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Tuesday, February 5, 2019

Downtown Tehuacán

As I wrote in my last post, for the three-day weekend of Constitution Day, Alejandro and I took a trip to the city of Tehuacán.  We left on Saturday morning, and we were surprised that traffic was relatively light.  Usually on three-day weekends, the highways are jammed with Mexico City families leaving the city.  Everything went very smoothly until we approached the booth to get off the toll road at the Tehuacán exit.  There was only one booth open, traffic was backed up, and we waited for a half hour.

We got to our hotel at about 2:00 PM.  It was a very modern, pleasant place called Hotel Zenith, located just a couple blocks for the town square.  

As I mentioned, the city itself does not have much in the way of tourist sights.  The main plaza is pretty and on the holiday weekend was very lively.



Day and night Tehuacán families were strolling around the plaza or sitting on the benches.  There were vendors and street performers, and on Sunday evening local musicians gave a concert on  the bandstand.  It was a charming and typical image of life in a provincial Mexican town.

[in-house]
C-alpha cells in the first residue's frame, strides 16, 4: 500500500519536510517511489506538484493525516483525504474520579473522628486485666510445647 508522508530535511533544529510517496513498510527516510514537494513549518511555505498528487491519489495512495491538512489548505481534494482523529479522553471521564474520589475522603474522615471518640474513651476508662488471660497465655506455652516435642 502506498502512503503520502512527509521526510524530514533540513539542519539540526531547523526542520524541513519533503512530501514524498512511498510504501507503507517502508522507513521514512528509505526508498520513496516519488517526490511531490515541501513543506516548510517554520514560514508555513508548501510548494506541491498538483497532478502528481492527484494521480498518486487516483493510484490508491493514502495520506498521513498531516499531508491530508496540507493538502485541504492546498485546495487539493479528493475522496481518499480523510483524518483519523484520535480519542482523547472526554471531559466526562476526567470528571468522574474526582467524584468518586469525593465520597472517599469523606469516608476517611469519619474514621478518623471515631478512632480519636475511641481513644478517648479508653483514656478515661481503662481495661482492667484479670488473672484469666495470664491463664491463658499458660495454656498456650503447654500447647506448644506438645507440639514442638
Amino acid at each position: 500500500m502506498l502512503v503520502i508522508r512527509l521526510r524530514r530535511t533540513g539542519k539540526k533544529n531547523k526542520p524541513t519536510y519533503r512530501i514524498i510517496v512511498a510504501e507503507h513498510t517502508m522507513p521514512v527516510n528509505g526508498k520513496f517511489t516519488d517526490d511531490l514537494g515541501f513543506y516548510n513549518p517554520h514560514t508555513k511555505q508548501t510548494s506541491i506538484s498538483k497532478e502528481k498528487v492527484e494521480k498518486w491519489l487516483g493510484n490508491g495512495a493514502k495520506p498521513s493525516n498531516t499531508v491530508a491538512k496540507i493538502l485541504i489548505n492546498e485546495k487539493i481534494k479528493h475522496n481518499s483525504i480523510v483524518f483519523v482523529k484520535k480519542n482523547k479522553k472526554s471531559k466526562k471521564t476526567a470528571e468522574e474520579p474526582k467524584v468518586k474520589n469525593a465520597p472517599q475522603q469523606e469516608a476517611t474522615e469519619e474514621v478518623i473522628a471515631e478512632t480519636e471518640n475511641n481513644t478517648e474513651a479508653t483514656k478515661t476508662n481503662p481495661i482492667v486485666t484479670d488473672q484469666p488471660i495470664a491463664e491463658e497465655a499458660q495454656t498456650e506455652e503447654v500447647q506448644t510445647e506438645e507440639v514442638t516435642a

Facing the plaza is the Cathedral of Tehuacán which was built in the 18th century.



The interior is more impressive than I was expecting.






Also facing the town square is the city hall, a very pretty colonial era building reminiscent of the architecture in the state capital of Puebla.


Murals paintings within the portico of the city depict the history of the city.


Tehuacán's greatest claim to historical fame is as the "Cradle of Corn".  Archaeologists have determined that more than 5000 years ago, corn was first cultivated in the Valley of Tehuacán.  The development of agriculture was a crucial step which led to the development of civilizations throughout the Americas. 



A few blocks away from the plaza is another colonial church, El Carmen.


In the former Franciscan monastery that adjoins the church is a small, rather poorly curated museum, The Museum of the Valley of Tehuacán.  It contains some pre-Hispanic artifacts from the region.



Probably the most interesting thing in the museum is a mural created in 2002 which decorates one wall of the main hall.   It depicts Xillonen, the Aztec goddess of corn.  It is made of kernels of different colors of corn.


Although there is not much to see within the city, there are some fascinating places nearby.  Those sights will be covered in the following posts.

2 comments:

  1. Wow! I love the corn mural. Very impressive!

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    1. Unfortunately, that was the most impressive thing in the museum.

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